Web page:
Biomedical Engineering Reference
In-Depth Information
decreasing exponentially with distance. The directivity function
in the far field is given by
22
J
1 (
π
a
sin( )
λ
D
S =
(5.2)
2
π
a
sin(
)
λ
where J 1 is the first order Bessel function, θ is the angle that the
line joining the point of interest to the center of the transducer
makes with the axis, and λ is the acoustic wavelength in the
propagation medium. For most therapeutic ultrasound appli-
cations involving plane transducers, the tissues being targeted
lie within the near field, and so uniform ultrasound exposure is
most easily achieved by moving the transducer.
FIGURE 5.2 A spherical bowl, multi-element focused ultrasound trans-
ducer. The central aperture allows for the insertion of an imaging device.
5.2.5 Focused Fields
5.2.4 plane transducers
The majority of plane transducers are formed from circular
discs. It is usually assumed that the plane face of these sources
responds linearly to an applied alternating voltage and vibrates
as a whole with uniform amplitude and phase. The field from
such a transducer is commonly described as being composed
of two regions: the near field (Fresnel zone) and the far field
(Fraunhofer zone). Interference effects in the near field result
in complex pressure distributions both on axis and off axis.
Theoretical prediction of the near field is complex. The intensity
on axis can be approximated to
5.2.5.1 Focused Bowl transducers
The simplest way to achieve a focused field is to use a single-
element spherical curved shell of piezoelectric or piezoceramic
material. It is possible to calculate the field from such a trans-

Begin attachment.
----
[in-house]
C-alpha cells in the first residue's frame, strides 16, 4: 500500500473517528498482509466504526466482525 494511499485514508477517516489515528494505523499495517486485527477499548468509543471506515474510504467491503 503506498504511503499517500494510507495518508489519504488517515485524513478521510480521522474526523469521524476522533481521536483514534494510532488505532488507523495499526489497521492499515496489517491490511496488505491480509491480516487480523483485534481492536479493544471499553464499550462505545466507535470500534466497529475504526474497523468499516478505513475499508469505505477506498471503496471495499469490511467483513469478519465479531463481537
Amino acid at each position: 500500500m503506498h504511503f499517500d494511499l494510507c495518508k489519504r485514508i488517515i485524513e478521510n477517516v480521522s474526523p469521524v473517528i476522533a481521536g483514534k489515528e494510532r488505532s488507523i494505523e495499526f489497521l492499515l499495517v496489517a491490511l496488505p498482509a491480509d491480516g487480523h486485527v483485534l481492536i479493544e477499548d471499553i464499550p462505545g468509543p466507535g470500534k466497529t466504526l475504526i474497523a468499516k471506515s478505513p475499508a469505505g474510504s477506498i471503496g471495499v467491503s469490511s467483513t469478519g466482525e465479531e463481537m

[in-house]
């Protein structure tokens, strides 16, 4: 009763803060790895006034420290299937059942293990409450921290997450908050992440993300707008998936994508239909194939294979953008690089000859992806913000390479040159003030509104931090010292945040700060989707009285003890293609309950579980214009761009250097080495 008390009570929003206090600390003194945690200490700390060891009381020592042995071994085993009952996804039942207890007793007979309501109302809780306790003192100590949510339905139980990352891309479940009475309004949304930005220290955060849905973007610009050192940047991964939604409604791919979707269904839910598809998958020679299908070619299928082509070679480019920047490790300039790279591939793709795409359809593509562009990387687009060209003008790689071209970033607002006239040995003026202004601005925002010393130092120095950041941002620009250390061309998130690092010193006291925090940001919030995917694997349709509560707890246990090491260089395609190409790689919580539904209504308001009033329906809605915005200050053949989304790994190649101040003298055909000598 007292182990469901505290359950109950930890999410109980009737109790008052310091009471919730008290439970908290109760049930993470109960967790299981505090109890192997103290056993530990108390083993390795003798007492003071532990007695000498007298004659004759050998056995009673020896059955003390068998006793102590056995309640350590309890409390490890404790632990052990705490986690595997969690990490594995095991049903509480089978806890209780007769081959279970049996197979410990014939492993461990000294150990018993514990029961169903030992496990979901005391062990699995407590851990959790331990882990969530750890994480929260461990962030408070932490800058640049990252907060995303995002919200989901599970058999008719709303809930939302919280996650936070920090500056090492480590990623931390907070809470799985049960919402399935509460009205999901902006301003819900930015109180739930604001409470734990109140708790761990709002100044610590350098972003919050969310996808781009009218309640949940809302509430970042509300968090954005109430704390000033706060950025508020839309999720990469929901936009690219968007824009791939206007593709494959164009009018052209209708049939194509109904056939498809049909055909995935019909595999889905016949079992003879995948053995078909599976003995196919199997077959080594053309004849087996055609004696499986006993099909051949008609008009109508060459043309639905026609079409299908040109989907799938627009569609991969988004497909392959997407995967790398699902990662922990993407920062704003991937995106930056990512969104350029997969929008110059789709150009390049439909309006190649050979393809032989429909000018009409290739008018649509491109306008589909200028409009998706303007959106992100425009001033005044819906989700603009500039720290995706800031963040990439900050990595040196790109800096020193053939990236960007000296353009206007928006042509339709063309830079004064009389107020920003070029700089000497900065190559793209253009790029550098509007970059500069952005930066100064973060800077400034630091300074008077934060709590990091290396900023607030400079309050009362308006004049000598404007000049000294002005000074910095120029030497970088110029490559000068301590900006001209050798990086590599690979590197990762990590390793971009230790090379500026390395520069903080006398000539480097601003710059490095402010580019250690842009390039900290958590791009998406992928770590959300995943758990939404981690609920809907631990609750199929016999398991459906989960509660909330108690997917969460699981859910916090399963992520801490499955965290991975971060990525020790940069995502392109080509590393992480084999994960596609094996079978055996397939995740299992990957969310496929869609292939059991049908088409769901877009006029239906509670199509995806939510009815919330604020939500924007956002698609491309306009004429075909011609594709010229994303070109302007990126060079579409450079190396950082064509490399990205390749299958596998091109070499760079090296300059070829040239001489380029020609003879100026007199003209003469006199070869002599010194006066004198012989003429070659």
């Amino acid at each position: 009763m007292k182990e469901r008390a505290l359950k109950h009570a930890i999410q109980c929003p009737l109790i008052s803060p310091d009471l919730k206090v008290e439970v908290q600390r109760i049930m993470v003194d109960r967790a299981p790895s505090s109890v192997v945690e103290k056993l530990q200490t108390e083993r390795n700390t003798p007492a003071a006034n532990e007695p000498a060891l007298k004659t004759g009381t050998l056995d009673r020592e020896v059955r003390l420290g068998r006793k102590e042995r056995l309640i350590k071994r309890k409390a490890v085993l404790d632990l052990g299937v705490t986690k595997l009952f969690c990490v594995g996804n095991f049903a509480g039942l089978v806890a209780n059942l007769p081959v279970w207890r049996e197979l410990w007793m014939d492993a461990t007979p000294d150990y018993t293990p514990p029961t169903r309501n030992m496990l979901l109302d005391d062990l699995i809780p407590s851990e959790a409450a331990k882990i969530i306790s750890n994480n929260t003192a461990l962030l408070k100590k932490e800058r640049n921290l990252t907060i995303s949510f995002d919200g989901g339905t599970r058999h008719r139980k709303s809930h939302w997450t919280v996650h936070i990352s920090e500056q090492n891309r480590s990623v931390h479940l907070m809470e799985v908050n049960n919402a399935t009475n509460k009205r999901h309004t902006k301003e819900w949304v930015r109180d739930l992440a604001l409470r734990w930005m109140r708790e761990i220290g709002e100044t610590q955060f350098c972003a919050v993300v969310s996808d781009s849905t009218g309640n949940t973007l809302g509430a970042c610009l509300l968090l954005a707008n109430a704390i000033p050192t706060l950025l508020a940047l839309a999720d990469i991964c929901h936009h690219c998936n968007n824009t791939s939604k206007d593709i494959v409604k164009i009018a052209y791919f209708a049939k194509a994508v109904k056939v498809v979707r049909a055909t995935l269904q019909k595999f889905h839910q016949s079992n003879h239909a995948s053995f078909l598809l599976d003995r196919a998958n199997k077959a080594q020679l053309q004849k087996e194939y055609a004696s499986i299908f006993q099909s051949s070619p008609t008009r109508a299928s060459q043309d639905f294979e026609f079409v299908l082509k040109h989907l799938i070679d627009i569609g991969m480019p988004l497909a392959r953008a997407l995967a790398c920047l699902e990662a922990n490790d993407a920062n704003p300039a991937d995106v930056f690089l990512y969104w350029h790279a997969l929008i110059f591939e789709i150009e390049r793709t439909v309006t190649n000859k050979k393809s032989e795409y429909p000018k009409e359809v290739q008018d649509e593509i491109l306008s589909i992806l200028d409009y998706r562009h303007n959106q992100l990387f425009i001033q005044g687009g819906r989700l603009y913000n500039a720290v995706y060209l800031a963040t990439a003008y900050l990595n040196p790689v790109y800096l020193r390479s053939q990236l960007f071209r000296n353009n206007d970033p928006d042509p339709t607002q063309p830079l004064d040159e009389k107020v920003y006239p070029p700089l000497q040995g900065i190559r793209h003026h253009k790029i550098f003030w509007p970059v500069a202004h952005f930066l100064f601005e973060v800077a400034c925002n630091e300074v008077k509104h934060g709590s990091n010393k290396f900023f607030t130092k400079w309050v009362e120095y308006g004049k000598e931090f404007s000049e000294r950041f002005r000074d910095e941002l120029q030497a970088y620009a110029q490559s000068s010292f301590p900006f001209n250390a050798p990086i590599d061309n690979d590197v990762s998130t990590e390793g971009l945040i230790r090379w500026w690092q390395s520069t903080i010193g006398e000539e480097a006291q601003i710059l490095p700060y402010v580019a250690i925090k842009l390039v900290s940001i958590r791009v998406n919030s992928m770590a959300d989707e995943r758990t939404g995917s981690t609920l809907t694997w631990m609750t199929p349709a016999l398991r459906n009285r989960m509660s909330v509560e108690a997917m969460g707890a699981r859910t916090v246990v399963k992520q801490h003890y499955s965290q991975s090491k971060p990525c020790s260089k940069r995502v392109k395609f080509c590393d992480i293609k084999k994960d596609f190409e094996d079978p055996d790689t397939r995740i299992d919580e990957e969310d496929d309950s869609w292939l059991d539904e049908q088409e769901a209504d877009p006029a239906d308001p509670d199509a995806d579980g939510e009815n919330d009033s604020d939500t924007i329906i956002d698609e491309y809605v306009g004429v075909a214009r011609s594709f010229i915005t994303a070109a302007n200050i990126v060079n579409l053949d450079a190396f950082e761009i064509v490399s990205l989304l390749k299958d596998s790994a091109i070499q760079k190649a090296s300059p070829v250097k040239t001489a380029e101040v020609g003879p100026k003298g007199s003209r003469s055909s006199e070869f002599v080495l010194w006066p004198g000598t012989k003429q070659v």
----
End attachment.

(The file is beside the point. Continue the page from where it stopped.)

ducer geometry (O'Neill 1949, Penttinen and Luukala 1976).
Figure 5.3 illustrates the pressure distribution within a focused
ultrasound field, both along the sound axis (a) and in a trans-
verse plane through the focal peak (b).
The ultrasound focus lies on the central axis, near the cen-
ter of curvature of the bowl. As 2 π h/λ increases (where h is the
depth of the bowl, as shown in Figure 5.4), the focal point moves
closer to the geometric center of curvature. The gain factor ( G ,
the ratio of the intensity at the center of curvature to the average
intensity at the transducer surface, I C /I 0 ) is given by
I
I
π
λ
z
=
sin(
2
azz
2
+
2
)
(5.1)
0
where z is the axial distance and I z is the intensity at point z . I z
oscillates in amplitude between I 0 and zero. The intensity var-
ies smoothly on axis in the far field, with the intensity on axis
2
I
I
2
π
λ
h
C
=
.
(5.3)
0
(a)
4
Horizontal
(x) position
from focal
peak (mm)
2
0
−2
−4
−25
−20
−15
−10
5
0
5
10
15
20
25
Axial (z) position from focal peak (mm)
(b)
4
2
Vertical (y)
position from
focal peak
(mm)
0
−2
−4
−4
−2
024
Horizontal (x) position from focal peak (mm)
FIGURE 5.3
Pressure distribution close to the focus of a typical focused ultrasound field in the axial (a) and transverse (b) planes.
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